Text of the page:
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I have a 1 year old rosemary. I read in several (non scientific) articles that I have to put it to 10°C in winter, so it can hibernate (I guess). (Outside it would freeze I think, we sometimes get -15°C during the winter.) Now my problem is that I don't have a room with 10°C. So what will happen with the rosemary if I put it into my room in which the temperature is about 20°C?

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Nothing, it'll be fine - it will, though, need as much sunlight and bright daylight as you can possibly give it, so a southfacing (or, second choice, east facing) windowsill would be perfect, provided there's no heat source directly beneath the window. If you can, move it into a terracotta pot with a good sized drainage hole, preferably using a sharp potting medium which drains freely - this will help to keep the plant from being too damp.Being mediterranean plants, they don't appreciate heavy soils and don't like being too wet at the root for any length of time. Watering should be done with care, only watering when the top of the potting medium feels a bit dry to the touch, but not so dry its shrunken from the sides of the pot, and when you water, water well, but don't let the plant stand in anything that catches the water, such as a tray or outer decorative pot - be sure to empty it after 30 minutes, and again 30 minutes later if necessary. Keep it trimmed and tidy by snipping it when it starts to look as if its getting too large or out of shape, assuming you don't use it in cooking frequently.

UPDATED ANSWER:

Here's a link for you to read.

It might help (or not) for you to know that I've got the same potted rosemary plant I've had for 3 years indoors in winter - but I do put it outside in early spring/late winter, when its still cold, (but not so cold the pot will freeze), after hardening off, when it recovers from its time inside - the UK isn't really sunny enough during winter, even on a south facing windowsill. Rosemary is pretty hardy, but I don't want to risk the smallish pot its in freezing, and I use it all winter for cooking.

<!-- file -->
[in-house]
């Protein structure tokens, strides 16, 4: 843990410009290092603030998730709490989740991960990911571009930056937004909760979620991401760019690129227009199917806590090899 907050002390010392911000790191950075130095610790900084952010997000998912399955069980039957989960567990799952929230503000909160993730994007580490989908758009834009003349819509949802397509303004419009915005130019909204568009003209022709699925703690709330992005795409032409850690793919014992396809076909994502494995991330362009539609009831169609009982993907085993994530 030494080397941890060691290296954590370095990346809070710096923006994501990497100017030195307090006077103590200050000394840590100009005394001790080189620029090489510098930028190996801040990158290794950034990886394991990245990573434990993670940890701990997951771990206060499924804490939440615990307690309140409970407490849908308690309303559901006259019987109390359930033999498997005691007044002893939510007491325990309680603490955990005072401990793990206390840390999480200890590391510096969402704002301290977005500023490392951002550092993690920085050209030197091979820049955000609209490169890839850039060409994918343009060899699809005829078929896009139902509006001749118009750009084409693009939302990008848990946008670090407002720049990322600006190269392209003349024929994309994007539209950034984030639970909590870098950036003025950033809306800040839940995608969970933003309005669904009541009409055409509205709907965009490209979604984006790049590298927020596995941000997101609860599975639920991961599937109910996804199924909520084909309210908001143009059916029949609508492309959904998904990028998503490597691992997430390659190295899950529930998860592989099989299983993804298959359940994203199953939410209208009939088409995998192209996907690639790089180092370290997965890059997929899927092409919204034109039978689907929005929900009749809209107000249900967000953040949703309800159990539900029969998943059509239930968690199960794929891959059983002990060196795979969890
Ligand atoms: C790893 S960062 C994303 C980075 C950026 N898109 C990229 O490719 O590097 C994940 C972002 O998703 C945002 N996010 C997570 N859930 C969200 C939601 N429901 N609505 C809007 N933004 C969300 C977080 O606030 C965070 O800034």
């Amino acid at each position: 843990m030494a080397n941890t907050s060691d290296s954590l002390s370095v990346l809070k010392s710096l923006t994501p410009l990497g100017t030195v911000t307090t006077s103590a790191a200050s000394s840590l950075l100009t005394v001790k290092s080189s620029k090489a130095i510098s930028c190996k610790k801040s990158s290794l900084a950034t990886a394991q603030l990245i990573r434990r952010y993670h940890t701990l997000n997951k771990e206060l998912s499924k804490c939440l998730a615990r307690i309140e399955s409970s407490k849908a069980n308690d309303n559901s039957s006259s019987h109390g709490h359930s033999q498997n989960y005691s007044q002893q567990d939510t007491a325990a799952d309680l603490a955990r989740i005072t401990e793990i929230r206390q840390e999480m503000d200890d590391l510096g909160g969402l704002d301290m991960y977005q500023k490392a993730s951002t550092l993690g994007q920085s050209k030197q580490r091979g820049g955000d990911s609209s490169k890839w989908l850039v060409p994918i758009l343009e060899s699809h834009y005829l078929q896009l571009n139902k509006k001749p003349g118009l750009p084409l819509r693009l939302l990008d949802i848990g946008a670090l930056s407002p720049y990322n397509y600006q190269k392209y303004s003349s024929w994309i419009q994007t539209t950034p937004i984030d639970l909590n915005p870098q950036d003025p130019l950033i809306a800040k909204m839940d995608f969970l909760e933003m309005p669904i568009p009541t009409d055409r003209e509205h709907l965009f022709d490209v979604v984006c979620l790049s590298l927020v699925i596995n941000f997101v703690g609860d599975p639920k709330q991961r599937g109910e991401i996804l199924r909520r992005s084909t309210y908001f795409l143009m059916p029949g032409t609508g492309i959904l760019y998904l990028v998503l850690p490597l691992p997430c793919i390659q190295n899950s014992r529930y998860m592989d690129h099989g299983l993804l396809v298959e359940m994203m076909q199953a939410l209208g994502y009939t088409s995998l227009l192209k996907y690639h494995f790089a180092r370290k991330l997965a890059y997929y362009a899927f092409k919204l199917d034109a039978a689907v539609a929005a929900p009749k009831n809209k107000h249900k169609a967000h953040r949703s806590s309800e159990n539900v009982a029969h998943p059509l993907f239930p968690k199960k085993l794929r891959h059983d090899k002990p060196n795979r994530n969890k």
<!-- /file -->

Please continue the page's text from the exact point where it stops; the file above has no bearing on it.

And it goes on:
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  • Interesting, your answer turned suddenly from +1 to -1. I think the down voters should explain their problem with it... – inf3rno Nov 17 '14 at 17:12
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    @inf3rno Sorry, was driving. -1, because in room temperatures, a warm-temperate climate plant like this, which evolved to recuperate during a dormancy period marked by cooler temperatures and short daylength will often get confused by consistent warm temperatures, and it can kill plants. That's why you don't see a lot of even attractive temperate perennials grown as permanent houseplants. They don't overwinter well without cool temperatures. – J. Musser Nov 17 '14 at 17:29
  • Etiolation is a big concern also, in warmer temps and short days. – J. Musser Nov 17 '14 at 17:29
  • @J.Musser Could you add a more elaborate answer (not just a comment) exactly what kills the plant in these cases? (I guess there are physiological studies about this.) – inf3rno Nov 17 '14 at 17:35
  • @Bamboo Thanks. I could not find scientific articles in the topic. I read a lot of posts in forums, and found that it survives at room temperature. Other parameters, e.g. too much water or not enough air humidity and cause more problems. – inf3rno Nov 18 '14 at 16:54
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Scienctific aspects aside, just some practical advice:

If I were you, I'd take the plant inside, but leave it outside als long as possible. Slight frost shouldn't harm it. Older plants might even survive outside, especially in larger containers. I've had the same plant outside for three years, originally because I had no space indoors & was too lazy to throw it out right away. Lowest temp. last winter was about -15 during the night, but the pot was just next to the house. If it's covered with snow, this will also protect from hard frost. I found that the hardiness depends somewhat on the variety. Some will do fine, others won't. So If you aren't too attached to it and willing to buy a new one, you could try leaving it outside on a sheltered spot. Cold greenhouse, perhaps?

Indoors, opt for the lowest temp. and the maximum of light possible. If in doubt, I'd rather choose the place with more light than lowest temperature. The plant probably won't hibernate anyway, so light is essential. For cool places, think outside the box: The plant doesn't have to go in your livingroom. A cool bedroom or storage room, the toilet, the stairways in larger houses, even an attic, as long as there's a decent window (and you don't forget to water it occasionally) make good wintering spots. On warmer winter days, you could even put it outside again for a couple of hours or even a few days during mild weather.

If your rosemary gets too warm (and possibly too dark) inside during winter, it will grow thin, lanky shots that can be pruned. The shots then can be used right away, the flavour will be less strong than during summer, though. Be gentle with watering, but never let dry out fully. Don't fertilize; also, be careful with fertilizing during summer - rosemary needs soil low on nutritients.

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